SANTA ROSA, Calif. (KGO) -- The footprint of the fires last month is strikingly similar to an outbreak of wildfires more than 50 years ago.
Cal Fire used this history in fighting October's wildfires, and the I-Team met one man whose property narrowly escaped both infernos - last month, and in 1964.
Michael Fiumara is thankful he's a light sleeper. He spotted the flames racing toward his home in Santa Rosa's Fountaingrove neighborhood early that morning.
"It's really scary," he said on a cell phone video October 9th. "Should we evacuate? No one tells us anything."
Fiumara evacuated with his spouse, Gordon, who suffers from Alzheimer's, and returned three days later to find devastation.
"All along here, every single home is gone," Fiumara said at the time.
Block after block of complete destruction. He drove up Sage Hill Place. His neighbors' homes -- gone, but his still standing.
"There are times I can't even believe it," Fiumara told I-Team Reporter Dan Noyes. "I pinch myself, I walk out at night and just walk around in sort of a daze because I'm thinking I'm alone, I'm alone here."
Such a close call. Flames burned trees just a few feet from his house. And before last month's fires, Fiumara knew that the property narrowly escaped burning in the 1964 Hanley fire, while again the property next door burned.
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"All of a sudden the fire takes this V-shape," Fiumara explained. "It's almost like there's a protective zone."
Fiumara's experience points to a bigger issue.
A map produced by the city of Santa Rosa shows last month's Tubbs fire in black, and the 1964 Hanley fire in red. Both had a very similar burn pattern.
In fact, Cal Fire tells us the Tubbs, Nuns and Atlas fires last month mirror fires at the same locations in 1964, with the same dry conditions, similar high winds, and the same topography.
Cal Fire Battalion Chief Jonathan Cox told the I-Team, "Fire history is a really important element to the California fire service when they're fighting a fire and also planning for fire."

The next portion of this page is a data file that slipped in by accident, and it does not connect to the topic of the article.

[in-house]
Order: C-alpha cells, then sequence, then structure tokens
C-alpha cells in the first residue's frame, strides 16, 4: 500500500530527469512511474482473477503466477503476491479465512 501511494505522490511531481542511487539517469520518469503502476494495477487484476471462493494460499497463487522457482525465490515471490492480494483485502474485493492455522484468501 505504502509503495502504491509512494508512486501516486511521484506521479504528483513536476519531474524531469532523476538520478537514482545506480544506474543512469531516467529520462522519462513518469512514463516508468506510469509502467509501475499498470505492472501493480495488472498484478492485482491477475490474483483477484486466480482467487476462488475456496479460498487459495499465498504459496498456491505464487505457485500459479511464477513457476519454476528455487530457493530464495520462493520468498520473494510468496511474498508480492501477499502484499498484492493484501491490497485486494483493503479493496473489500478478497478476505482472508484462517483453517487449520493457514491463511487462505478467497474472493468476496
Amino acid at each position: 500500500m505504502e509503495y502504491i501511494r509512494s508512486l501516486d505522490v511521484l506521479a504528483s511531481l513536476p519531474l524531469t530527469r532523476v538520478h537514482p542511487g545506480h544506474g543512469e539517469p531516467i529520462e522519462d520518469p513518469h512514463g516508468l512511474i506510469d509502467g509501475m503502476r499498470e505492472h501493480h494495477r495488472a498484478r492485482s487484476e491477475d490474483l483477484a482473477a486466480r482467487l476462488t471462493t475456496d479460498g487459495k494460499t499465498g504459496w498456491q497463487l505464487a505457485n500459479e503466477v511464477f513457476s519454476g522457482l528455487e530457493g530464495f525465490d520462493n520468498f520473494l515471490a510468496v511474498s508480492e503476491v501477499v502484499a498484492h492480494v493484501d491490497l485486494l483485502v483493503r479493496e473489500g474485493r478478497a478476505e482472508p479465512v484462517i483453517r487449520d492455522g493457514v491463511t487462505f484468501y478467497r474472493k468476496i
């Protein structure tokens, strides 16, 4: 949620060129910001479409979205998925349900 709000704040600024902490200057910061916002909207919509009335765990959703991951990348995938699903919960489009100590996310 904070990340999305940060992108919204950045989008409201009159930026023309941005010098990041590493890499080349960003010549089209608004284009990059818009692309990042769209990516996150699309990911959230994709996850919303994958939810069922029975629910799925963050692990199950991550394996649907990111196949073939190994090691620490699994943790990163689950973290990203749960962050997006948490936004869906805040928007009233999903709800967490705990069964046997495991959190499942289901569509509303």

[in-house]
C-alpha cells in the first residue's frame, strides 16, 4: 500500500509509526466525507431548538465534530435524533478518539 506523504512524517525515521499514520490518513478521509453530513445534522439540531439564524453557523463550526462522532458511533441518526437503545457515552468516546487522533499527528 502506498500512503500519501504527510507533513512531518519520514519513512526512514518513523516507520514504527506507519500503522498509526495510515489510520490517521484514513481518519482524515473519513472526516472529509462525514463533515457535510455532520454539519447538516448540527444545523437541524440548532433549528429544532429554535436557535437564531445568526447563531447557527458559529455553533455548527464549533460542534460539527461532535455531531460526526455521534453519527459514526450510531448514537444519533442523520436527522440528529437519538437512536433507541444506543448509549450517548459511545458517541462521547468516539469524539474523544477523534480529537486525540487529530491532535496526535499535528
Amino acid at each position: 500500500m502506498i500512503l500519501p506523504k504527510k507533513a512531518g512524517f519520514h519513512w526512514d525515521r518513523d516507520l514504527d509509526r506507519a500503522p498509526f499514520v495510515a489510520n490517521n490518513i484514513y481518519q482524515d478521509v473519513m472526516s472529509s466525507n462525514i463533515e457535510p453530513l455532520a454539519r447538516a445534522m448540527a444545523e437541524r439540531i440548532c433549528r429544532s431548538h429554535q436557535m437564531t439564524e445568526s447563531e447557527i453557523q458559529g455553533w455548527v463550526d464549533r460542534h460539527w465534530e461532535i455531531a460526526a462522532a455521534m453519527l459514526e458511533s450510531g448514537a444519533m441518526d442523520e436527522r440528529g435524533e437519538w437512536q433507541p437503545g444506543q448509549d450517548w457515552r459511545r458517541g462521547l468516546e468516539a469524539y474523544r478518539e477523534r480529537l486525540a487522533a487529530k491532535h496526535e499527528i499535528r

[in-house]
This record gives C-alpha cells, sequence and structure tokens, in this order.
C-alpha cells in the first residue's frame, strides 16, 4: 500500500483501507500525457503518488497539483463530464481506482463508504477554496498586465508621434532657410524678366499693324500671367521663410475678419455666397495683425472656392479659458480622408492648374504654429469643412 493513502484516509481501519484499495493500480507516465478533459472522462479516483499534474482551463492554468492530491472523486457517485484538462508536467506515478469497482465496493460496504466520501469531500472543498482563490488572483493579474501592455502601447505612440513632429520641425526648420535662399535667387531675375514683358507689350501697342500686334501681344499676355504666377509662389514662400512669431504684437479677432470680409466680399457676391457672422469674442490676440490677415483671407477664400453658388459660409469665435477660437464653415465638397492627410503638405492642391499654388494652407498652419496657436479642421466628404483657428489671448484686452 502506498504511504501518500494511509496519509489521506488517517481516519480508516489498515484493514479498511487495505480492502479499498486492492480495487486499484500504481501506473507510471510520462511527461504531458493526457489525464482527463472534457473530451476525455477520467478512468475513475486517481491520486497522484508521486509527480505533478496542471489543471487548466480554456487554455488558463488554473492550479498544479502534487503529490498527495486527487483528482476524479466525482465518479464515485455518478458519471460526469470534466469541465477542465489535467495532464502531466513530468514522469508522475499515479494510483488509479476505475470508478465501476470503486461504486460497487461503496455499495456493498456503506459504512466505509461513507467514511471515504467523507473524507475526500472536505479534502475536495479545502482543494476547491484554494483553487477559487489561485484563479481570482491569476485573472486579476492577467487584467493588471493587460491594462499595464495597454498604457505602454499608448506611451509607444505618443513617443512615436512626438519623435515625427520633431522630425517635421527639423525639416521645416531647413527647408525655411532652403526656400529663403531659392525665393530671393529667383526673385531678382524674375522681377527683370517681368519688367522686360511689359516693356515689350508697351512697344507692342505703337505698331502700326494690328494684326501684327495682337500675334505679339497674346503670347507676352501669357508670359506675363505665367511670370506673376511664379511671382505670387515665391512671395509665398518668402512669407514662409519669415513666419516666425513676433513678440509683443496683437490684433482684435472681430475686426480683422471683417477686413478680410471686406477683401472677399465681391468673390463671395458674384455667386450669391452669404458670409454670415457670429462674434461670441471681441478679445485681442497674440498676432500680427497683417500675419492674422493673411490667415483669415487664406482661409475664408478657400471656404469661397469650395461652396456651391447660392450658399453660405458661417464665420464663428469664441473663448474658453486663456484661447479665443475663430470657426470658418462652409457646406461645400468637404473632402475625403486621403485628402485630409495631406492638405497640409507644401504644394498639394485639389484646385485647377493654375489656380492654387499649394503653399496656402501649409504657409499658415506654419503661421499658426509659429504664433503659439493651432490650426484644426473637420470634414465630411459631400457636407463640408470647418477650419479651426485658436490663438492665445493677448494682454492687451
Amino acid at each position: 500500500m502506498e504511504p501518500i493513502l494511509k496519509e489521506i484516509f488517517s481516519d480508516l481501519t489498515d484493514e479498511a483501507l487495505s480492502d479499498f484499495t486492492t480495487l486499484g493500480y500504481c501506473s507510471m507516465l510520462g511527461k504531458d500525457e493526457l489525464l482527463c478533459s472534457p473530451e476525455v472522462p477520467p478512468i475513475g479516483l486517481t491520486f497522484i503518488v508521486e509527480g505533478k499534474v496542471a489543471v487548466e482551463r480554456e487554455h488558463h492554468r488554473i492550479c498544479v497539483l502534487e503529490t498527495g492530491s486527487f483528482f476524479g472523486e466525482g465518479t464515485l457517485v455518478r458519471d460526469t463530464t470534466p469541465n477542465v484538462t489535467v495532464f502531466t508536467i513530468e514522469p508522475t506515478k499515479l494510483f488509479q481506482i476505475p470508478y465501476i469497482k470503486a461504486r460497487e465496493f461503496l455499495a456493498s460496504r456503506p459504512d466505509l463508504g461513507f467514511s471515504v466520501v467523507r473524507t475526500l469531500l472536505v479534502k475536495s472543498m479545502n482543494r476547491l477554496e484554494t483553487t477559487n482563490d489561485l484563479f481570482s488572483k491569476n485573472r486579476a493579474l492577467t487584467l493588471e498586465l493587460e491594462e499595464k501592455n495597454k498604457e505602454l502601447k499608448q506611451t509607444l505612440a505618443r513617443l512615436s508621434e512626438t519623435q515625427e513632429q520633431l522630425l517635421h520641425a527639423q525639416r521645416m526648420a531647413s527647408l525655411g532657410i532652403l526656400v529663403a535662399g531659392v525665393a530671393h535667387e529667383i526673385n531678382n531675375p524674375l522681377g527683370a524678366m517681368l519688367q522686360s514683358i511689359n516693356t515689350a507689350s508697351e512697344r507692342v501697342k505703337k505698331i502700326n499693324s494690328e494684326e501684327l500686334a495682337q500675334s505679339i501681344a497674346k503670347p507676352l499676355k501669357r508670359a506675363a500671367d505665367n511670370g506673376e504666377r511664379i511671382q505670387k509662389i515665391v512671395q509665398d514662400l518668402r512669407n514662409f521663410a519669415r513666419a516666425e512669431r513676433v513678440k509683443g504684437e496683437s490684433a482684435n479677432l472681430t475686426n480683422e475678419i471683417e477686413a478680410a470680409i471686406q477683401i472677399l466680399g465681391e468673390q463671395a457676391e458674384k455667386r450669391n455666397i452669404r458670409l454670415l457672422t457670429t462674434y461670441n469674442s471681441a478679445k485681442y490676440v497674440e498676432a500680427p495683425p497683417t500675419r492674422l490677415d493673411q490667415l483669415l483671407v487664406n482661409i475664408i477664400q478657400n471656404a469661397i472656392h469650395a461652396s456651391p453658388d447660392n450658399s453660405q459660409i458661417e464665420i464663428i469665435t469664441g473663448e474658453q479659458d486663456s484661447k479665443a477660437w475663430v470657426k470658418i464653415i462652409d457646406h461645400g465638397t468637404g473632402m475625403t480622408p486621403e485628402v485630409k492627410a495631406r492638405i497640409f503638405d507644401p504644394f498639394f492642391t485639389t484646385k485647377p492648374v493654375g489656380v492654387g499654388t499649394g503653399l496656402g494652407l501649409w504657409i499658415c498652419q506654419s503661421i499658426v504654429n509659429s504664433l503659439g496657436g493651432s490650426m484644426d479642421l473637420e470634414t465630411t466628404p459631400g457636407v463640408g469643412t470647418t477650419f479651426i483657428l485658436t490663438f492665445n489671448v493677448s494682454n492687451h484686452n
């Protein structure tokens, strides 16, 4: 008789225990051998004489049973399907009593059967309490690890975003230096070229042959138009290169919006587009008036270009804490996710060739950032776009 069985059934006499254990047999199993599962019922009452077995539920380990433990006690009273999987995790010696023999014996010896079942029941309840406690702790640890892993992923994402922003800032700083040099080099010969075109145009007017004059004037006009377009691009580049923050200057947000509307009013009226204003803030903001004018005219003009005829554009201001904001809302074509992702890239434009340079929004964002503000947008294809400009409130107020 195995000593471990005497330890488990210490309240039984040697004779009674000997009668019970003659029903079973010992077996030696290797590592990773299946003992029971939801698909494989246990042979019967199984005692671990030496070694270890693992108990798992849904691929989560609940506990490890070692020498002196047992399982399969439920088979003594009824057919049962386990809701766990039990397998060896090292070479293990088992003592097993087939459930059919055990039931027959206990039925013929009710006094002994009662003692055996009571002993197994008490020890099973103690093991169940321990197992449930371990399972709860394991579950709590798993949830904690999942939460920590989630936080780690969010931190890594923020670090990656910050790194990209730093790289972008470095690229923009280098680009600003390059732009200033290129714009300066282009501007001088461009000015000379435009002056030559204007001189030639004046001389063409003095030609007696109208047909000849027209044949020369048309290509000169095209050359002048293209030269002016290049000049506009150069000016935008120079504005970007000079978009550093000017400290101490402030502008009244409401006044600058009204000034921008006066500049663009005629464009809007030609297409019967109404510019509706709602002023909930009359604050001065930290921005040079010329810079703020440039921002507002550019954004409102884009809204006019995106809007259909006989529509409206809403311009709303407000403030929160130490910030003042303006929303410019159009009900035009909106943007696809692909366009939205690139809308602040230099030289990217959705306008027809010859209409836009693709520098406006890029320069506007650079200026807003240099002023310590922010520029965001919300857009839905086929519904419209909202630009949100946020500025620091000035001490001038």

Fire crews used that knowledge to cut firebreaks that finally stopped the flames in several locations. But, there's a major difference in the wildfires last month compared to 50 years ago -- the number of homes built during that time. The 1964 fires claimed 108 structures; last month, more than 5,000. And that's raising a question: should we rebuild in a known fire zone?
"It's a tough one," says Santa Rosa Fire Chief Anthony Gossner. "There's people saying, 'Should we rebuild, should we not.' It's like, well, people have the right to rebuild, we just have to be a little smarter about it."
Sonoma County Supervisor Susan Gorin lost her Oakmont home last month, and she showed the debris on a cell phone video, saying, "This is what used to be my front door."
She says lessons will be learned, fire codes updated, and better building materials used. But homeowners have a right to rebuild -- even if their property has a dangerous history.
"All of those folks who lost houses very painfully and tragically they still own the lots," said Gorin. "And it is really in their interest to rebuild if they so choose."
There is one major difference between this year and 1964. The Hanley fire started with a hunter tossing a cigarette, and the leading cause being investigated in last month's fires -- trees knocking down power lines. Cal Fire tells us even though the heat's gone, the conditions remain dry. The fire season may not be over yet.
Click here for a look at more stories and videos about the North Bay fires.